There were several dozen veterans of the Civil War living in Powelton during the last decades of the nineteenth century. For these men, their families, and all older residents of Philadelphia, the war was the dominant historical event of their lives. Remember that when General Lee’s army was stopped at Gettysburg they were headed toward Harrisburg and Philadelphia which was a major railroad hub for troops and supplies headed south.
One Civil War vet was Joseph Ashbrook who lived at 3614 Baring St from before 1880 to after 1914. The 1904 Who’s Who in Pennsylvania summarized his history to that point as follows:
“Insurance manager of the Provident Life and Trust Company of Philadelphia, Pa.; he was born in Philadelphia. August 4, 1840, and at the age of fifteen entered the office of a firm of stockbrokers. During the Civil War he enlisted in the 118th Pennsylvania Regiment and served throughout the conflict; shortly after entering the service in 1862 he was severely wounded, and soon thereafter received a commission; was brevetted Major for gallant services in the Wilderness campaign, subsequently as Ordnance Officer of the Staff of General Griffin, commanding the First Division, Fifth Army Corps; was detailed to receive the arms and ammunition surrendered by the Army of Northern Virginia at Appomattox Court House in April, 1865; soon after the close of the war he became superintendent of agencies for the Provident Life and Trust Company, and was appointed manager of its insurance department in 1881.”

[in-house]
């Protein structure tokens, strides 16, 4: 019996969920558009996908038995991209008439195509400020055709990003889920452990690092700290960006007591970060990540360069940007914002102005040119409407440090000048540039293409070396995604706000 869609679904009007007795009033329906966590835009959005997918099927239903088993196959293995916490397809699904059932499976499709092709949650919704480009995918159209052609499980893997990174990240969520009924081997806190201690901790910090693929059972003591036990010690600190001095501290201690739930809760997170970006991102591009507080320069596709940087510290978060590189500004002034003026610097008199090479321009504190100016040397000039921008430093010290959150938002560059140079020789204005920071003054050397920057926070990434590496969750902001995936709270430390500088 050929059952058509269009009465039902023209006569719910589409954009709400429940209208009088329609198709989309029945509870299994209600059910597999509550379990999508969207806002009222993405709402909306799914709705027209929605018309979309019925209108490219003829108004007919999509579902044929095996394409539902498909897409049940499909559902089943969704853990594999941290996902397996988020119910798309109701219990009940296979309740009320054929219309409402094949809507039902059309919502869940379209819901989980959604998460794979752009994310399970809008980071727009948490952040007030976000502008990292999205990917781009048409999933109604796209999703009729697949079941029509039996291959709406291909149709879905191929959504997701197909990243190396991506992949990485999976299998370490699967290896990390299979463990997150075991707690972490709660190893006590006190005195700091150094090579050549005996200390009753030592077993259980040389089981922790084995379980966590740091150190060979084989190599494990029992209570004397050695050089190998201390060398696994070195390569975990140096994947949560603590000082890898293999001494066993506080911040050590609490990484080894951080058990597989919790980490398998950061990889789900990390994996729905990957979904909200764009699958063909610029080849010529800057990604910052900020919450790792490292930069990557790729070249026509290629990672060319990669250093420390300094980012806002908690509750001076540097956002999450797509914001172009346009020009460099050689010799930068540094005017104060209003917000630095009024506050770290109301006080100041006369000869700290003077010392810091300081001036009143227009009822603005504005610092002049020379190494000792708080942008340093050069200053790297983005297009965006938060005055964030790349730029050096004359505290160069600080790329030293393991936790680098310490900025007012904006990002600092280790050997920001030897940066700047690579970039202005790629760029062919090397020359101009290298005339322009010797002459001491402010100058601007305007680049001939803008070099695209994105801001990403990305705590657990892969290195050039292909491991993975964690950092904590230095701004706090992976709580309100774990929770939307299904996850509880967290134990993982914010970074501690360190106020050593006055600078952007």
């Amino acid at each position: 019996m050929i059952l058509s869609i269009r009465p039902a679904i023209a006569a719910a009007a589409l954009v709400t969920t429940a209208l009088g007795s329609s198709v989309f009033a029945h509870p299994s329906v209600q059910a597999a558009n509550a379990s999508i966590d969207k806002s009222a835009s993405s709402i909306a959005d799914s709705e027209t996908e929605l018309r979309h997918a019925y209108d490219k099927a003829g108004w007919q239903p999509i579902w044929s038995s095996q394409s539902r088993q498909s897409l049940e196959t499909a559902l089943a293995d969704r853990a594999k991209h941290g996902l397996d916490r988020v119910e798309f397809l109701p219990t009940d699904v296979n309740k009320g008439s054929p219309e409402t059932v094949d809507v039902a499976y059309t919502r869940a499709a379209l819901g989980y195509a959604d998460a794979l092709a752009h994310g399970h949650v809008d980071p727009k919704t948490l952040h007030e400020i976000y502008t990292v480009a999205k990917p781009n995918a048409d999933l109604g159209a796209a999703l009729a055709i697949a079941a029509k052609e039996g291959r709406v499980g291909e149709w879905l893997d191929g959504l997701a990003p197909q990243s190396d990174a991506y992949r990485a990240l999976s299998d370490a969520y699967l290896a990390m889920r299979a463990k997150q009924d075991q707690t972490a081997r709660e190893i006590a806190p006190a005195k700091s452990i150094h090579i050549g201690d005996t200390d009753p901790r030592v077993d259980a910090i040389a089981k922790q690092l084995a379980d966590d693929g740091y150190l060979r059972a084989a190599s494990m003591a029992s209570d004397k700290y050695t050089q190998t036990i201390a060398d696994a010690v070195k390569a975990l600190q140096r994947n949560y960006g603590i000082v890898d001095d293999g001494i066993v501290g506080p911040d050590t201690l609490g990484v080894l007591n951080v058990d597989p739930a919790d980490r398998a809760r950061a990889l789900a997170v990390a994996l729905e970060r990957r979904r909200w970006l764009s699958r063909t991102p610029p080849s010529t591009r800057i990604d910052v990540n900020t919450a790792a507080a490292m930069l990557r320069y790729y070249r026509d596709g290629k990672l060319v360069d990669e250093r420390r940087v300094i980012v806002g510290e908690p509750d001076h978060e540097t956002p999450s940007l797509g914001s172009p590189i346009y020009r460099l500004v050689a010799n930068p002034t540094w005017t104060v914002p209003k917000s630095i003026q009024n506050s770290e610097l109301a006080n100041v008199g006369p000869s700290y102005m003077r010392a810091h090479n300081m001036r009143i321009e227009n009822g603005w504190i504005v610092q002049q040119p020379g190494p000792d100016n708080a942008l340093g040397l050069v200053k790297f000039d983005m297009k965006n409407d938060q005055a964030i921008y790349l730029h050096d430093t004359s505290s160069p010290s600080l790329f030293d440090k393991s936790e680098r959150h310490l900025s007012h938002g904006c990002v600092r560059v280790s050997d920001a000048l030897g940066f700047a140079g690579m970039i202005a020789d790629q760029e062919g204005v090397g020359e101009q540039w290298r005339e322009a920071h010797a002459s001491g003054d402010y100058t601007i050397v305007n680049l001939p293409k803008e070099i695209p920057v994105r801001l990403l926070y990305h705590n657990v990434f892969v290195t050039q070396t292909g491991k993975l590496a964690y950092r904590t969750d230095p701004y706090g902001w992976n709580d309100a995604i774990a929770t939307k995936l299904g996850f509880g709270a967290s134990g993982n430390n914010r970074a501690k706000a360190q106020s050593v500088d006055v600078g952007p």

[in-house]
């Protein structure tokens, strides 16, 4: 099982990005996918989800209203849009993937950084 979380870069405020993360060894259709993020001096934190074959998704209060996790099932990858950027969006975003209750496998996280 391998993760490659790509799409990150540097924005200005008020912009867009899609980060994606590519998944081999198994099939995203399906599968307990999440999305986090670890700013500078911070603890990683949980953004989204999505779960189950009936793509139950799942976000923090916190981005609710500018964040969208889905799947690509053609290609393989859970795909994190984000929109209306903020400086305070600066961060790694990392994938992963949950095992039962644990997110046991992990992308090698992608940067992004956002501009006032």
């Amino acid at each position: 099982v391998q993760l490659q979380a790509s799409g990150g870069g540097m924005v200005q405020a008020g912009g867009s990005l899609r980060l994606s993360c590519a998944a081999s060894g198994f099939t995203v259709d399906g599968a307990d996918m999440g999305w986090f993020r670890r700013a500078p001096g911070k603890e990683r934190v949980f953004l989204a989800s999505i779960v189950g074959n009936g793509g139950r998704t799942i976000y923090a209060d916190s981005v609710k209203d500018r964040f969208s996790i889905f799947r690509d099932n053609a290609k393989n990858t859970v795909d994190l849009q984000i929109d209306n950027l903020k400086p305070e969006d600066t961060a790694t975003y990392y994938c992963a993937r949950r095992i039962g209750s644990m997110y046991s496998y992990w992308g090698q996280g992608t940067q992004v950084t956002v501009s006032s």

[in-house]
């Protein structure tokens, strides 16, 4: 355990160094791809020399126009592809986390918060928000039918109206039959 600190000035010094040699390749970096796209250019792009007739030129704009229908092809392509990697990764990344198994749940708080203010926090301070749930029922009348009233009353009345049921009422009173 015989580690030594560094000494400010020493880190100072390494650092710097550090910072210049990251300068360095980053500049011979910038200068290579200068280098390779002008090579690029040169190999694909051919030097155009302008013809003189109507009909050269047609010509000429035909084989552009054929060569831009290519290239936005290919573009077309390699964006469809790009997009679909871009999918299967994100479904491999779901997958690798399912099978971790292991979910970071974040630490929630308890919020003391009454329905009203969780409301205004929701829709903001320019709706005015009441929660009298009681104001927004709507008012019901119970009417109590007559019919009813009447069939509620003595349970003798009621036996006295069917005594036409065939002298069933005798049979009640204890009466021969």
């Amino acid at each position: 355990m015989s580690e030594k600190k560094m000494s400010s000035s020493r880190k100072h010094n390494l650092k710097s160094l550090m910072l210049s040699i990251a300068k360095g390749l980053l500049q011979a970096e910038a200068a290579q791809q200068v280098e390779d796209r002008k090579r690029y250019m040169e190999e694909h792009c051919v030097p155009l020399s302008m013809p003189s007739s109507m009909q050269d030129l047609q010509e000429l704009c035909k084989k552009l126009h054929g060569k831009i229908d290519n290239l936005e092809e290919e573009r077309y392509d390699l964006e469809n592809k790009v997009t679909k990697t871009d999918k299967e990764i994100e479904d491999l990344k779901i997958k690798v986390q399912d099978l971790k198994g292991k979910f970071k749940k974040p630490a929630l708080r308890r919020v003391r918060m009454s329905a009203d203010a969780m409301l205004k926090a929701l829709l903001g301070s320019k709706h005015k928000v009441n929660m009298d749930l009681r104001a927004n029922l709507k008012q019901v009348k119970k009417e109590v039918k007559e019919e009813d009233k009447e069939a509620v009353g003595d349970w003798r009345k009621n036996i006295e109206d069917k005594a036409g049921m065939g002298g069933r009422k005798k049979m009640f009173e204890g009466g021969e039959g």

Not surprisingly, he was described as: a Republican; a Methodist, and a member of the American Historical Assn., the Military Order of the Loyal Legion, the Grand Army of Republic and the Union League of Philadelphia.
[Note: this blog is superseded by a longer post about Ashbrook and one about his wife, here.]